Never drive your automobile into moving water, especially if you cannot tell how deep the water is.
Water weighs 62.4 lbs. per cubic foot and typically flows downstream at 6 to 12 miles per hour.
When a vehicle stalls in the water, the water's momentum is transferred to the car. For each foot the water rises, 500 lbs. of lateral force is applied to the automobile.
But the biggest factor is bouyancy. For each foot the water rises up the side of the car, the car displaces 1500 lbs. of water. In effect, the automobile weighs 1500 lbs. less for each foot the water rises.
Two feet of water will carry away most automobiles!!!
Watches, Warnings, and Advisories
- Flash Flood or Flood Watch: Flash flooding or flooding is possible within the designated WATCH area - be alert!
- Flash Flood or Flood Warning: Flash flooding or flooding has been reported or is imminent - take necessary precautions at once!
- Urban and Small Stream Advisory: Flooding of small streams, streets, and low-lying areas, such as railroad underpasses and urban storm drains, is occurring.
Before the Flood
What YOU can do:
- Know your flood risk and elevation above flood stage.
Do your local streams or rivers flood easily? If so, be prepared to move to a place of safety. Know your evacuation routes.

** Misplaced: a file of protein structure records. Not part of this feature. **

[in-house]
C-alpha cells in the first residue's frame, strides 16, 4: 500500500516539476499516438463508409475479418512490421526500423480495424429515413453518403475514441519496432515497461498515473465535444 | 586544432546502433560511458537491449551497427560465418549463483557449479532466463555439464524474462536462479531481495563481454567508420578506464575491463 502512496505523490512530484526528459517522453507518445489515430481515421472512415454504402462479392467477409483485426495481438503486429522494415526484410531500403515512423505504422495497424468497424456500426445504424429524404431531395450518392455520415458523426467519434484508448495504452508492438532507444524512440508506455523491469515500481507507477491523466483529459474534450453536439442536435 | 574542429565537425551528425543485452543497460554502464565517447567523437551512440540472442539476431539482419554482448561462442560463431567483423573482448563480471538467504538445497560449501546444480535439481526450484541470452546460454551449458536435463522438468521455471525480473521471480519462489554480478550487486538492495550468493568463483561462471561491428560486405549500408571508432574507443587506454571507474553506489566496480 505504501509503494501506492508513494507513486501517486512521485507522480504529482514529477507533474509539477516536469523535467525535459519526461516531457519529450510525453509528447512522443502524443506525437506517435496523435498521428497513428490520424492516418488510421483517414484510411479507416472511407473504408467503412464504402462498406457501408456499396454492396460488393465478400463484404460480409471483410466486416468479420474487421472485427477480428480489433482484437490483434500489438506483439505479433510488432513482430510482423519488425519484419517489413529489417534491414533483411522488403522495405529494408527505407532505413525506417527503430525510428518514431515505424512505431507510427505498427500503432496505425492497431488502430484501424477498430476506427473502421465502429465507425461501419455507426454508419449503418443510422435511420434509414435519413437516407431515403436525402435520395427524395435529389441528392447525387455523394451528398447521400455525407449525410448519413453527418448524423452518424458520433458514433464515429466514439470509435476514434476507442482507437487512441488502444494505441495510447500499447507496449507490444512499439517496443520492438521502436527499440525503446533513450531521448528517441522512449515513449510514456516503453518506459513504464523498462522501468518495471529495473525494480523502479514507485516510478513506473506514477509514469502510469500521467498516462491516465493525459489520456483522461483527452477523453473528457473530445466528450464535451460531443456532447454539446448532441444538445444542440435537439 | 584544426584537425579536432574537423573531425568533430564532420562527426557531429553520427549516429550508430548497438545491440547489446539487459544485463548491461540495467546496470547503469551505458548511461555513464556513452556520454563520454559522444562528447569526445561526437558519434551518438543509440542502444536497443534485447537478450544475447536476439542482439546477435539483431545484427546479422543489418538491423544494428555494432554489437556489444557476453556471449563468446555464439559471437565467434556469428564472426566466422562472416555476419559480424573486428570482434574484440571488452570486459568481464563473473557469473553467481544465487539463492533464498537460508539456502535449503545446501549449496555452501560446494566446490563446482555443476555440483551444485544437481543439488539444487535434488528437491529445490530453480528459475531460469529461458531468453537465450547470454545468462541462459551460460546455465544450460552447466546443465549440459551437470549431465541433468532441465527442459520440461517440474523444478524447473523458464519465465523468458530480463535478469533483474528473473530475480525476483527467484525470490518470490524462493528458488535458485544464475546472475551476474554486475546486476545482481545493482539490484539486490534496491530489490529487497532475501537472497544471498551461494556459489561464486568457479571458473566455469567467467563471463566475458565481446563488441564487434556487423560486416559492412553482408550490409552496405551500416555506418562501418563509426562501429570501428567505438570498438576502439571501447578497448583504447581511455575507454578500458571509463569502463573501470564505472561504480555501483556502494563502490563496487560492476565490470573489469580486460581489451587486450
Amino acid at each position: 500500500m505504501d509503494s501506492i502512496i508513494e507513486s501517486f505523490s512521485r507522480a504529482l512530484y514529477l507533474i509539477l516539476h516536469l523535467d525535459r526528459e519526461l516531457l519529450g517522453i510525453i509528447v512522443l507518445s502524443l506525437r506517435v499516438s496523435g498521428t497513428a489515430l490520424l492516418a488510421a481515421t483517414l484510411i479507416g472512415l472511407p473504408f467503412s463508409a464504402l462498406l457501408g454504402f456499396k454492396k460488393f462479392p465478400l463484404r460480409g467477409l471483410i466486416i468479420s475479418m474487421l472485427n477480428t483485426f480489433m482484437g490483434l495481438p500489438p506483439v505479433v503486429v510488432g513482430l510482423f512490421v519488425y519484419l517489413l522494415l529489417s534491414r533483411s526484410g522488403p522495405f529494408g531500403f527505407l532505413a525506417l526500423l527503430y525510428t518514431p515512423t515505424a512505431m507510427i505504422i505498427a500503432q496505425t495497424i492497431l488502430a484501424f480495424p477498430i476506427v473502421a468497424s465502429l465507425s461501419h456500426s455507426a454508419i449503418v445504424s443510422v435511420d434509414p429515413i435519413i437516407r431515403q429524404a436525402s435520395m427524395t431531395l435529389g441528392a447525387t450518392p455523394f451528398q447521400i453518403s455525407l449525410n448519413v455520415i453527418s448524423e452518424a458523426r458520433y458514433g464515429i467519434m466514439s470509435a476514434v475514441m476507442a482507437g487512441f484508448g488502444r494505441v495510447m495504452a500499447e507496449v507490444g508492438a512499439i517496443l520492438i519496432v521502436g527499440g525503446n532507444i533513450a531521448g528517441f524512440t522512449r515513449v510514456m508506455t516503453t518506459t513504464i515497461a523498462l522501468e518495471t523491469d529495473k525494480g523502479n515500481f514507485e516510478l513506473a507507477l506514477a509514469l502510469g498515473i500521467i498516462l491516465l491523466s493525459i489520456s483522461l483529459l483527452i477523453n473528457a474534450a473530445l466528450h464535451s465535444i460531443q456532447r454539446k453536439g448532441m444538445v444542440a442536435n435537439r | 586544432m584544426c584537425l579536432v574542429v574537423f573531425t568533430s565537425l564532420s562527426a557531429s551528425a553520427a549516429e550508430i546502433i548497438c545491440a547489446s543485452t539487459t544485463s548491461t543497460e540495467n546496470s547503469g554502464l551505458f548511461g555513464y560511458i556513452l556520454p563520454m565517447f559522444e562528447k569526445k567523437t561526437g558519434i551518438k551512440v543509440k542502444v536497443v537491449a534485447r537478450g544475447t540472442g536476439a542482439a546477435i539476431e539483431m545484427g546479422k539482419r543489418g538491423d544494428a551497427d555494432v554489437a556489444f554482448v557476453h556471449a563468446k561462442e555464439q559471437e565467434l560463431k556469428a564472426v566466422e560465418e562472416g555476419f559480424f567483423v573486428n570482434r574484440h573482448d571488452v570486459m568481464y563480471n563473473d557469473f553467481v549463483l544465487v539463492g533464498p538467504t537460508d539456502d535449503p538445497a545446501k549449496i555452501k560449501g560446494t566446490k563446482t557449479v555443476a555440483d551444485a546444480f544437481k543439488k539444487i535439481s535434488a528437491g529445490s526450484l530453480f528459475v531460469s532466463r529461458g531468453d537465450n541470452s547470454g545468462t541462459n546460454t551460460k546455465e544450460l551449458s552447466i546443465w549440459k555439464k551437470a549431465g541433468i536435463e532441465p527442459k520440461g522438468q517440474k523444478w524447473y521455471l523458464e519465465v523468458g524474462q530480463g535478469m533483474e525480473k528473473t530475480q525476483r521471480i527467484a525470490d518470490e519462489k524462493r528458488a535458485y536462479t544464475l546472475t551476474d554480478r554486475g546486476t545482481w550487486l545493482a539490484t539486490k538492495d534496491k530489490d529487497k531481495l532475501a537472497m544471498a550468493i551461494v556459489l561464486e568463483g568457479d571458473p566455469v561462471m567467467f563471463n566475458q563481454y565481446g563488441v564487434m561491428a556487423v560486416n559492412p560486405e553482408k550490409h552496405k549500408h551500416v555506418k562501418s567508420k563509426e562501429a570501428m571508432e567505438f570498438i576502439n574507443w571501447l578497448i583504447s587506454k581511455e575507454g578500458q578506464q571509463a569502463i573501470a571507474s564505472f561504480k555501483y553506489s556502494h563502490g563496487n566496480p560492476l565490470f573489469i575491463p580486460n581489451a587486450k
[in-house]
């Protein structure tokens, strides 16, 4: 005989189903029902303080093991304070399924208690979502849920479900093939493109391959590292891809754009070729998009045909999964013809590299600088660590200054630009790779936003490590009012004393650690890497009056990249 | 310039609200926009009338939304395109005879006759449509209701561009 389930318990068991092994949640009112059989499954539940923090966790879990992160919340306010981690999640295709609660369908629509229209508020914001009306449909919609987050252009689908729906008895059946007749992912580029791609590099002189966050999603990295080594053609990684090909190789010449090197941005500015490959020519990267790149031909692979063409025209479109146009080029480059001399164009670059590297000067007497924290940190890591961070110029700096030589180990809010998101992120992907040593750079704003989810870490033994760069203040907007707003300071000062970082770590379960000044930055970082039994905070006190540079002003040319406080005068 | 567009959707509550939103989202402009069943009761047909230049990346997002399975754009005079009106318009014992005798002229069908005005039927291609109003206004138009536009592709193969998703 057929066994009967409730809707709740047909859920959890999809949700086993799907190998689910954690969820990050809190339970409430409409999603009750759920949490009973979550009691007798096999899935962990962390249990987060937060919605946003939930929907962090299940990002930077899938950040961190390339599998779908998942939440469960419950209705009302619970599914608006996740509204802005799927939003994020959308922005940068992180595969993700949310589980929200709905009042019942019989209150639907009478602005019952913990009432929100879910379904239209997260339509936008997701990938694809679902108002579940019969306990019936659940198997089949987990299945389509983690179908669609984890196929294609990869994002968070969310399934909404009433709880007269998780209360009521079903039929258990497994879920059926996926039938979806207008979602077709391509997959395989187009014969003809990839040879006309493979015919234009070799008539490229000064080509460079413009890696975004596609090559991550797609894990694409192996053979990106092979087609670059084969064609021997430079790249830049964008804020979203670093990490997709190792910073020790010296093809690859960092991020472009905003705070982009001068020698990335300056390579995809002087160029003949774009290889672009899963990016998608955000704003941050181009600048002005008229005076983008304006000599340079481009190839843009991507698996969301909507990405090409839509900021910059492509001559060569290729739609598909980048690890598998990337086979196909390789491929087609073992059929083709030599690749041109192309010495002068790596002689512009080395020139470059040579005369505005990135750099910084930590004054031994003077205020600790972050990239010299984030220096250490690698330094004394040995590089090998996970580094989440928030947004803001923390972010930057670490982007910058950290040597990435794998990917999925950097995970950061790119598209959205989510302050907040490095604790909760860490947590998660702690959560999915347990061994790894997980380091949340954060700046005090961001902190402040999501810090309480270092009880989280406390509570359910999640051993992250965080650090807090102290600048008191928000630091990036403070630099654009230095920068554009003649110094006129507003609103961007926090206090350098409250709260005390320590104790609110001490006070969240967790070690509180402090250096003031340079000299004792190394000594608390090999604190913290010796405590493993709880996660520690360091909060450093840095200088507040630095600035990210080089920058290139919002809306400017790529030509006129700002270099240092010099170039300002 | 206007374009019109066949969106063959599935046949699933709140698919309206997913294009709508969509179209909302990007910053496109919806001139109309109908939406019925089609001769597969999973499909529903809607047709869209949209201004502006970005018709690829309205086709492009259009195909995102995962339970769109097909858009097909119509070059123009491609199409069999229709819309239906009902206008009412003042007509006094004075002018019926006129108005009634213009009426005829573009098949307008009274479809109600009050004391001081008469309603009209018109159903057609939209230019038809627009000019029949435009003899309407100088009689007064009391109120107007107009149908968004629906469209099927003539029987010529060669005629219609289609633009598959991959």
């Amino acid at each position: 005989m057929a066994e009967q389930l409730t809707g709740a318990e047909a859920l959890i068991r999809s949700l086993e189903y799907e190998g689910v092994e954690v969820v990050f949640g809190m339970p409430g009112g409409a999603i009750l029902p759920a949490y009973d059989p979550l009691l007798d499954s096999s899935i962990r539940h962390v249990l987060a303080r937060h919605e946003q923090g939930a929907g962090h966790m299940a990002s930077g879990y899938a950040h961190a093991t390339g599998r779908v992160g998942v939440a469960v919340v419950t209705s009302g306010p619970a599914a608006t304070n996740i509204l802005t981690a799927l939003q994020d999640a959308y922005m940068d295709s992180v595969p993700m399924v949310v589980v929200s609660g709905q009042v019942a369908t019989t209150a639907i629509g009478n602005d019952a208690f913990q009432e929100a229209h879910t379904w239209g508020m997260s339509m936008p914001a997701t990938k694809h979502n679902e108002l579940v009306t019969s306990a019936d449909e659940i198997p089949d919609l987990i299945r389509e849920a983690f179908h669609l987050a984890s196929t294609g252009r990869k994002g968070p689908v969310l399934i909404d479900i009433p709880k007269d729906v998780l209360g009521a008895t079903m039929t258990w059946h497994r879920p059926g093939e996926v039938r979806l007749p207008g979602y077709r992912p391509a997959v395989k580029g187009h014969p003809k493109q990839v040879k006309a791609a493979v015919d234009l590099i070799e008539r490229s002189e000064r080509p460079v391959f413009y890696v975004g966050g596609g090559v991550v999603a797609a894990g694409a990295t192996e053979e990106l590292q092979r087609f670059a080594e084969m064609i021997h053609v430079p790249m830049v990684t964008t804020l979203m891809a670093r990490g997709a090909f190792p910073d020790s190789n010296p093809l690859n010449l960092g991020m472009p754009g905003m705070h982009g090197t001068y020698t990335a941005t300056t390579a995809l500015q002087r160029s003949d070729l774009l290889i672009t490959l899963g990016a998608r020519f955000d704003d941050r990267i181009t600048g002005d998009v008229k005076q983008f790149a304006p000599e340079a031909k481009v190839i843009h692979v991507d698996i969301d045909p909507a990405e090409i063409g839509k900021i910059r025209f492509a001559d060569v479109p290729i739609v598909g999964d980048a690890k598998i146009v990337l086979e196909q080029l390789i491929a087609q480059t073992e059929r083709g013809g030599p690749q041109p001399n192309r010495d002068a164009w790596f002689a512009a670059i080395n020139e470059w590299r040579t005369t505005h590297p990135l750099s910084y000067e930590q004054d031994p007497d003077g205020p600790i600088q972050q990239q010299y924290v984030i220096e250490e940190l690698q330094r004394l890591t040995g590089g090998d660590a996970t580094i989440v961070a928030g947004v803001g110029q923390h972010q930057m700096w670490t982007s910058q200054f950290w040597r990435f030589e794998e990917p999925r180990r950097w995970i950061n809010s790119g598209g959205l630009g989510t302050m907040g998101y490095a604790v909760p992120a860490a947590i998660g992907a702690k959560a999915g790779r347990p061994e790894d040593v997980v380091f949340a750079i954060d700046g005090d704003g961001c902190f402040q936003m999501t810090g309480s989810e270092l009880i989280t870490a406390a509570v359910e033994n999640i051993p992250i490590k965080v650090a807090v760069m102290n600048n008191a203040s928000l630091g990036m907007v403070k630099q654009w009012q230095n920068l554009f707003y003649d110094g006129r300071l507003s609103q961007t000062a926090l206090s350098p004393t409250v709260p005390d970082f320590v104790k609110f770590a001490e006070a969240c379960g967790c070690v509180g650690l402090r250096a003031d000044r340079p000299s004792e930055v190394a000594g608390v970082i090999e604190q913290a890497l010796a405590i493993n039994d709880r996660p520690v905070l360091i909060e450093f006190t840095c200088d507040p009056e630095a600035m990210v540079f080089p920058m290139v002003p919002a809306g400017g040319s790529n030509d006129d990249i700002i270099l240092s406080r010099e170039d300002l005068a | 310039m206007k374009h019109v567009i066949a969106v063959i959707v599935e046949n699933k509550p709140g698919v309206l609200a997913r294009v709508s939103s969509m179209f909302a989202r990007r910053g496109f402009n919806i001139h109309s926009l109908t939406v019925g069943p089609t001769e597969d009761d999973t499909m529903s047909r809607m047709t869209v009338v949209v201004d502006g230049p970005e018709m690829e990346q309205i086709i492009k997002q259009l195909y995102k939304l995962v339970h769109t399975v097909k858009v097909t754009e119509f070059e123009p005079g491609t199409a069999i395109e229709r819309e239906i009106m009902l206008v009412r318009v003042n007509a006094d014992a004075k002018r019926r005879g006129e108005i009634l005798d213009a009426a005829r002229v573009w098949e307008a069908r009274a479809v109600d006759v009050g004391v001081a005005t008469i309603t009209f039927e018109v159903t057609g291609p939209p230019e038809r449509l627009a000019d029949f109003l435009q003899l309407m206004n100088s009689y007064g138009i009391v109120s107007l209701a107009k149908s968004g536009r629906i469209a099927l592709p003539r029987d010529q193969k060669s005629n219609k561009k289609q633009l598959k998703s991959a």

- Keep your automobile fueled; if electric power is cut off, gas stations may not be able to operate pumps for several days.
- Store drinking water in clean bathtubs and in various containers. Water service may be interrupted.
- Keep a stock of food that requires little cooking and no refrigeration; electric power may be interrupted.
- Keep first aid supplies on hand.
- Keep a NOAA Weather Radio, a battery-powered portable radio, emergency cooking equipment, and flashlights in working order.
- Install check valves in building sewer traps to prevent flood water from backing up into the drains of your home.
- Assemble a disaster supplies kit containing: first aid kit, canned food and can opener, bottled water, rubber boots, rubber gloves, NOAA Weather Radio, battery-powered radio, flashlight, and extra batteries.
What YOUR community can do: